What makes this memoir remarkable is the range of subjects Shreve juggles, including an intriguing history of Warm Springs and Roosevelt's role there, as she places her own experience in the context of '50s America. This book is as much about a time and place as it is about the struggles of a fascinating young woman to know and accept herself.

Entertainment Weekly - Michelle Kung
[W]hile Shreve shares some truly raw recollections, she haphazardly mixes them with typical adolescent anecdotes (sneaking into the boys' ward, crushing on an Irish priest) and erratic historical footnotes, dulling her tale's emotional punch. Grade B.

Booklist - Donna Chavez
Her recollections of the period, the facility, and its staff evoke a time when the U.S. was desperate for solutions to the raging polio pandemic. An appealing memoir and a significant snapshot of an era.

Kirkus Reviews
This is a moving portrait of a girl on the cusp of adolescence dealing with pain, guilt and loneliness.

Publishers Weekly
The writing of this beautifully told story is delicate and precise, even as she calls into question her own memories.

Author Blurb Kathryn Harrison author of The Kiss and The Mother Knot
What happens when a fleet and willing - willful - spirit finds herself with a body inadequate to her energy and ambition? In the case of Susan Richard Shreve, a writer was born. One of the last generation of Americans to suffer polio, Shreve reveals how inextricably entwined are our strengths and weaknesses, and that freedom can be as much a state of mind as of circumstance. A lovely book, by a passionate and gallant human being.

Author Blurb David Oshinksy, author of Polio: An American Story
Susan Shreve's Warm Springs is a gem of a book— an elegantly written, achingly powerful memoir of childhood illness in the terrifying era of polio. Shreve is more than a storyteller; she’s a master at combining history and remembrance in ways that make her characters come alive. Three words best describe Warm Springs: riveting, honest, unforgettable.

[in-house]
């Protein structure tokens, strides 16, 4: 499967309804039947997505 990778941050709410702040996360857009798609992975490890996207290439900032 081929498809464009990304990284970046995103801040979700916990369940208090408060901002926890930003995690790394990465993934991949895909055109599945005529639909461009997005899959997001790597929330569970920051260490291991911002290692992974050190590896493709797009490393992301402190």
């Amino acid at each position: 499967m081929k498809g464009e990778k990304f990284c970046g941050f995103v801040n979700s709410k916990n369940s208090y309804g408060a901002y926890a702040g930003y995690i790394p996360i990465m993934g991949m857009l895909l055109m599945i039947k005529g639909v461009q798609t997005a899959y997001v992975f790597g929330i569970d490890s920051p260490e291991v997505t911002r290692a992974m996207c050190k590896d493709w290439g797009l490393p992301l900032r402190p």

Reader Reviews

Nancy

More than I expected
I am being drawn into this wonderful memoir page by page, thought by thought. It's a treasure of a story, about so much more than polio! Susan Richards Shreve is new to me as an author, but I know I will be reading more of her books.

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Beyond the Book

Poliomyelitis

Poliomyelitis, more commonly known as Polio, is a viral disease that has plagued humans since ancient times. It is transmitted primarily through direct fecal-oral contact. However, it can also be transmitted by indirect contact with infectious saliva or feces or by contaminated sewage or water.

In over 90% of cases there are no symptoms but in those who show symptoms the illness takes three forms: Abortive polio in which people experience mild flu-like symptoms; a more serious form called nonparalytic polio in which a person experiences sensitivity to light and neck stiffness; and then there is the severe, debilitating form known as paralytic polio in which the virus leaves the intestinal tract and enters the bloodstream, attacking the ...